Moving Beyond Fee For Service (Part Two of Three)

In the last post, I reviewed some of the perverse incentives of fee for service payment for medical care.   In this post, I will talk about some of the key elements to a transition away from fee for service.   In the final post in this series, I will examine four efforts to provide a platform to pay something other than straight fee for service for health care.


 Even if fee for service payment doesn’t encourage the most integrated, high value care for our patients, there are good reasons that fee for service endures (and indeed made a substantial rebound after many capitation efforts foundered in the late 1990s).


1)      The current level of organization of ambulatory providers is not well suited to accepting capitation or bundled payment.  Small groups should not take bundled payment or capitation, because their numbers are small enough that impressive success or ignominious failure might be due to chance, rather than actual clinical performance.

2)      Risk adjustment has historically been inadequate, encouraging providers to be reluctant to recruit or retain the sickest and most needy patients.  It’s less expensive to take care of healthy patients than very sick patients, even with very impressive care coordinatioin.

3)      Many capitated health plans, especially those in California, paid provider organizations a percent of total heath care premium.  Over the years the health insurance plans were willing to sell insurance for too low a premium to offer sustainable capitation rates. 

4)      While fee for service might be suboptimal as the major payment mechanism, there are good reasons to pay fee for service for evidence-based services that are historically underutilized.  For instance, we would not want to see the cost of human papilloma virus (HPV) vaccine ($360 per course, indicated for all young women) built into a capitation, as this would discourage aggressive provider efforts to deliver more of this vaccine.    

5)      The physicians who are big winners in capitation are relatively quiet about this, for fear their capitation payments would be cut. The physicians who are big losers can’t shut their mouths – giving the impression that physicians all hate capitation.


How could we move toward making capitation politically acceptable, possible to operationalize, and make it more likely we will improve care rather than make care worse in the transition?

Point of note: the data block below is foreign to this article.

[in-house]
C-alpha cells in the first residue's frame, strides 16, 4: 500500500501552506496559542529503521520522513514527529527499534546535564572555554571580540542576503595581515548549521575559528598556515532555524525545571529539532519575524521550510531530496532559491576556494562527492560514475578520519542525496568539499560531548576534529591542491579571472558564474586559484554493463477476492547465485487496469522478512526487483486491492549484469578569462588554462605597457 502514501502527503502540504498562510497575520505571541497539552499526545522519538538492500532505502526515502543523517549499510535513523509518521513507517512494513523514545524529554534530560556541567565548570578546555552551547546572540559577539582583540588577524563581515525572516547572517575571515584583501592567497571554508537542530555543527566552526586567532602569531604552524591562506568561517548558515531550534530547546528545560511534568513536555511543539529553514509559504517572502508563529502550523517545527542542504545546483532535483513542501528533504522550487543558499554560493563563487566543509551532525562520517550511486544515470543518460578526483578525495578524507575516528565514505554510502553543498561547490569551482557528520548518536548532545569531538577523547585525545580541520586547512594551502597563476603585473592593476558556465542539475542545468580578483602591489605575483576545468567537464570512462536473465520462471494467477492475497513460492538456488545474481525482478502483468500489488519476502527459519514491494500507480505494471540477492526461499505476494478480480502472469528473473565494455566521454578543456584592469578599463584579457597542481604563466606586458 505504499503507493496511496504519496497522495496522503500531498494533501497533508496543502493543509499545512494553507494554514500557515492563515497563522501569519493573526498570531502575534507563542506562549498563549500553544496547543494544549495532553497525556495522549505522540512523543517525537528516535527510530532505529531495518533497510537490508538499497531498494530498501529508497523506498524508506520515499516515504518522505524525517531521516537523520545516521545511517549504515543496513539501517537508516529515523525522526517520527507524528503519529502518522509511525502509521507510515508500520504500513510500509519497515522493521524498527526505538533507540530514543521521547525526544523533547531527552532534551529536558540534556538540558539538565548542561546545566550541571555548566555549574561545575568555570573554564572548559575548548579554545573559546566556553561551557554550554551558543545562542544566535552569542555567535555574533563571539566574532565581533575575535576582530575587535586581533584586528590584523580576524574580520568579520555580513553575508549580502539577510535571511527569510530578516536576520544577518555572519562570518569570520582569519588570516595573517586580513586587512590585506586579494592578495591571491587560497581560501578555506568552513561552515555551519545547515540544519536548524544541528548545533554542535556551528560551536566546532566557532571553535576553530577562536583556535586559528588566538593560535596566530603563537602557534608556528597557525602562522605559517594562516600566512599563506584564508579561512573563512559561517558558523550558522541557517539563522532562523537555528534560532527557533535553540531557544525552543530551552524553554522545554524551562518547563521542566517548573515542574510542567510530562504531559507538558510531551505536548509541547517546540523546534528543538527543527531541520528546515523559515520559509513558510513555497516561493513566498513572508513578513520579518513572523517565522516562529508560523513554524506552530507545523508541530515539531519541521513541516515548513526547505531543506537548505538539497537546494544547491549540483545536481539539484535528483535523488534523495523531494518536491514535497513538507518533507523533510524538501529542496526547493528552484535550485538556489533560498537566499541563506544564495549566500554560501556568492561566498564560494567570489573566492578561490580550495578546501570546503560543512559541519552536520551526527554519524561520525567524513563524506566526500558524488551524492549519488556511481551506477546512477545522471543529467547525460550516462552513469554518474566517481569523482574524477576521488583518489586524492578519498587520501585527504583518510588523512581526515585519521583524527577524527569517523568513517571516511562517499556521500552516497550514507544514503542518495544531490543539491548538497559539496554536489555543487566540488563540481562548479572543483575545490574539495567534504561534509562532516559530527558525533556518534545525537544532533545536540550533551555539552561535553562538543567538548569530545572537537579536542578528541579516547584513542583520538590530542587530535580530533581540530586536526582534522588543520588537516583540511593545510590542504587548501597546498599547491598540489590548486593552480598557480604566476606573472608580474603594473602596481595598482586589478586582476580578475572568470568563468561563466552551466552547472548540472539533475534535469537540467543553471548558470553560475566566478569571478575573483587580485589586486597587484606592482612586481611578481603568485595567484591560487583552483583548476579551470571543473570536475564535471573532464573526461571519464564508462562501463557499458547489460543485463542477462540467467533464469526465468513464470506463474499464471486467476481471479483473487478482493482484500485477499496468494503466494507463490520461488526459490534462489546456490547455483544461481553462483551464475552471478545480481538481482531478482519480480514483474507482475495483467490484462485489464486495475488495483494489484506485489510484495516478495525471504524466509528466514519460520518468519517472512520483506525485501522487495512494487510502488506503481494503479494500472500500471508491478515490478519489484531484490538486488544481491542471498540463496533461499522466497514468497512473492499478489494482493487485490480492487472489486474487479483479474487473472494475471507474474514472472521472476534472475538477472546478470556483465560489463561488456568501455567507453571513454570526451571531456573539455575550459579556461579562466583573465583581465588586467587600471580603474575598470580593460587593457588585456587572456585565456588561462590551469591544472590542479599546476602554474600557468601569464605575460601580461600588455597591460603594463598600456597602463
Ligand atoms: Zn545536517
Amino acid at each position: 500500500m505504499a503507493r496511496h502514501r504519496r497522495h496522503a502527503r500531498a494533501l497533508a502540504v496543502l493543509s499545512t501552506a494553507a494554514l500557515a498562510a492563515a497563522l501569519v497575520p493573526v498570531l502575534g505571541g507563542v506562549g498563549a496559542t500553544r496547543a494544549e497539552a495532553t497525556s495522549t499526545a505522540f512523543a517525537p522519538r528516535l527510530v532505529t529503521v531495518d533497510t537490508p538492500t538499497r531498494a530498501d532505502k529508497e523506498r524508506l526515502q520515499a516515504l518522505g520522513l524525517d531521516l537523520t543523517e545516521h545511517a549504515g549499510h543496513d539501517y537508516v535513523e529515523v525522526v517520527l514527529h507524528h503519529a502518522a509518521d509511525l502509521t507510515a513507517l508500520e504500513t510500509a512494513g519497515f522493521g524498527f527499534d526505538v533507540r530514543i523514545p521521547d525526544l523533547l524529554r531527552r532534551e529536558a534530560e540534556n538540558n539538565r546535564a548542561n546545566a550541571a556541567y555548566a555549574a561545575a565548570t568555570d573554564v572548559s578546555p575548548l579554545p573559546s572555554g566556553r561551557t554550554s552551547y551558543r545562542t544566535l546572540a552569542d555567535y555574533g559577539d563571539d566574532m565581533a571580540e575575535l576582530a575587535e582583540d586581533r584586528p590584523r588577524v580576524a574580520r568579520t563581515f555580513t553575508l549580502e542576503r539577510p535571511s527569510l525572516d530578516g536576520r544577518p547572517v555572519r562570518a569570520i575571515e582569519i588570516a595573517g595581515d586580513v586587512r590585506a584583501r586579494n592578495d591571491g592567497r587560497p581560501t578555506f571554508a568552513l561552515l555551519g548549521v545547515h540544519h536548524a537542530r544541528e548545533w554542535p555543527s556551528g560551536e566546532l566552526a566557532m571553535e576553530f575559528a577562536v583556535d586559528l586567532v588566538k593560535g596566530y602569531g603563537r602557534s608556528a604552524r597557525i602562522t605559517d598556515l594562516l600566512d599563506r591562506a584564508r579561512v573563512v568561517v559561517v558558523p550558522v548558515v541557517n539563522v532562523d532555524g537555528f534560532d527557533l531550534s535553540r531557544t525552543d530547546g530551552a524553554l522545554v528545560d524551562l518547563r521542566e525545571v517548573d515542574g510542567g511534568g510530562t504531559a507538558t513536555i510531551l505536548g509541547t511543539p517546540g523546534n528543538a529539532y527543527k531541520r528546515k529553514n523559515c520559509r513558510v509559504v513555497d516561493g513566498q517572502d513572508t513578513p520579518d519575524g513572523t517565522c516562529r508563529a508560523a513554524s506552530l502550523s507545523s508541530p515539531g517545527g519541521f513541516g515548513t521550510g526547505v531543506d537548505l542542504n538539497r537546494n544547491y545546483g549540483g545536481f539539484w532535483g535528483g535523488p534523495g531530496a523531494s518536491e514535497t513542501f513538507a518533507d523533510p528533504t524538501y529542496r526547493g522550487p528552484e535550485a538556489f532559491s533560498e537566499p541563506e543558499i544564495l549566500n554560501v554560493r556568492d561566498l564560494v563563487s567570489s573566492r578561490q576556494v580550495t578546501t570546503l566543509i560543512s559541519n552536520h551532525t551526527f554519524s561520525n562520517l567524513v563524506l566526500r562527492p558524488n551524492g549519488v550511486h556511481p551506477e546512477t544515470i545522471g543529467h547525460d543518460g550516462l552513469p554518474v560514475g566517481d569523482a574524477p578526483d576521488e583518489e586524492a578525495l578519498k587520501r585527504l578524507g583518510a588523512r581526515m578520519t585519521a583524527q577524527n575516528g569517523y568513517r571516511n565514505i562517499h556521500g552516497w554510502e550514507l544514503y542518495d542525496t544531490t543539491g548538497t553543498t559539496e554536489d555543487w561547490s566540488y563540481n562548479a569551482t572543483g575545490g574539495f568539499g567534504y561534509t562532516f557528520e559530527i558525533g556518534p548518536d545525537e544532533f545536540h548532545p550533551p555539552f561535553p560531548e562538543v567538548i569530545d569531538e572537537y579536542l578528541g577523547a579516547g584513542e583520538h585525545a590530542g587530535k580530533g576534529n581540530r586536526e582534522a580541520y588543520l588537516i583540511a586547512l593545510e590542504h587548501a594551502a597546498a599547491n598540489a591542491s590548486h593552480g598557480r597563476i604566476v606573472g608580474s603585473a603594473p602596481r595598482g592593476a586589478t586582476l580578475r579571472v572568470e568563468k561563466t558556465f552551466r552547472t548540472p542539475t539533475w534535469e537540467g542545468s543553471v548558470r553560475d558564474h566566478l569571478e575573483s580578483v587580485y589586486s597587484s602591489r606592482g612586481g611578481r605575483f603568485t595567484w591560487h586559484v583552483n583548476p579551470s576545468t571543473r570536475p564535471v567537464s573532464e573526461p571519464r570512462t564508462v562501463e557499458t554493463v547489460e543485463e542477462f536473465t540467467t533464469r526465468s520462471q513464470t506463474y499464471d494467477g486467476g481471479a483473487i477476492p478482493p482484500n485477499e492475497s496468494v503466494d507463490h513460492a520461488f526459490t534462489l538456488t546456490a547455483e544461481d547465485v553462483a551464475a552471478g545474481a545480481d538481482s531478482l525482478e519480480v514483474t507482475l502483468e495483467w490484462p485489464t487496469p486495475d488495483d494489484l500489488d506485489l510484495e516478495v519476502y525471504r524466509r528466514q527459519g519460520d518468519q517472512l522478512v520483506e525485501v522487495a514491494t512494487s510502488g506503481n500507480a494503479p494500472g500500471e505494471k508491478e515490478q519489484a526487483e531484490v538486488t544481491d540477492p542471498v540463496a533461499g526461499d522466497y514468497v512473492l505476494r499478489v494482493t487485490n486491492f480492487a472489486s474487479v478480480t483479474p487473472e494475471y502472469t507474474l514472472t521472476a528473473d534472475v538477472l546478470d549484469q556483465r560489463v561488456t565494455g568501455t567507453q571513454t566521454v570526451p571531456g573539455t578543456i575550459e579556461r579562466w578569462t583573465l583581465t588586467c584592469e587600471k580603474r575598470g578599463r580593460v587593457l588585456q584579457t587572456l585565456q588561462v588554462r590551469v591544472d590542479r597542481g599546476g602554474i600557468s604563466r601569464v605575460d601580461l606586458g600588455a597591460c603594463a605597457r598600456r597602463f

1)      Encourage consolidation of ambulatory practices, so that there are the critical mass of physicians more likely to be able to accept bundled payments.  Current efforts to encourage or even force adoption of electronic medical records has the impact of discouraging solo or small independent practices, for which these systems are usually unaffordable.   Government can do this through differential payment to those providers who have greater infrastructure (which are more likely to be larger practices). 

2)      Not offer “cost of living” increases in fee for service reimbursement, making bundled payment more attractive to providers.

3)      Continue to invest in robust risk adjustment – so that the sickest patients are not harmed by a transition away from fee for service

4)      Fee for service generally increases access, so efforts to move to a bundled system will need to measure impact on access and incorporate incentives to maintain or improve access.

5)      For bundled payment to have a substantial impact on the delivery of care, bundled payment must represent a critical mass of total reimbursement. That’s a challenge, since for many adult physicians Medicare is the largest payer, and there are structural impediments to Medicare offering payment other than fee for service.

6)      To protect patient access, I believe that it’s optimal for bundled payments or capitation to represent less than the entire practice revenue stream. My experience in a multi-specialty group with about half capitation and about half fee for service was excellent – the group did not try to “churn” or increase rate of service because of the large capitated base, but strived to increase access to benefit from fee for service patients.  Patients individually went back and forth between capitated and fee for service plans, so there was no practical way to discriminate.  I don’t know what the optimal mix is, but policy-makers shouldn’t fret about a portion of ambulatory revenue remaining in fee for service.

7)      Any type of bundled payment will need to be a work in progress.  Standardization will be required, but we will need flexibility for bundled payments to change as we gain experience with them.  We will also need to change payments with the advance of medical knowledge.  We wouldn’t want to retain elements that encouraged delivery of certain services by carving them out of a capitation, for instance, if the medical literature revealed that those services did not benefit patients.  

8)      It will be critical to avoid imposing large income losses on physicians immediately.  This will constrain the cost savings possible, but will make it les likely that providers who would be net losers would sabotage the transition.

9)      The new payment system will need to be simple enough that it can be explained in a paragraph or less.  Payment methodologies that require hundreds of pages of rules are not likely to be transparent.  There is a tradeoff here;  a simple payment system will not include all the different adjustments that many would like.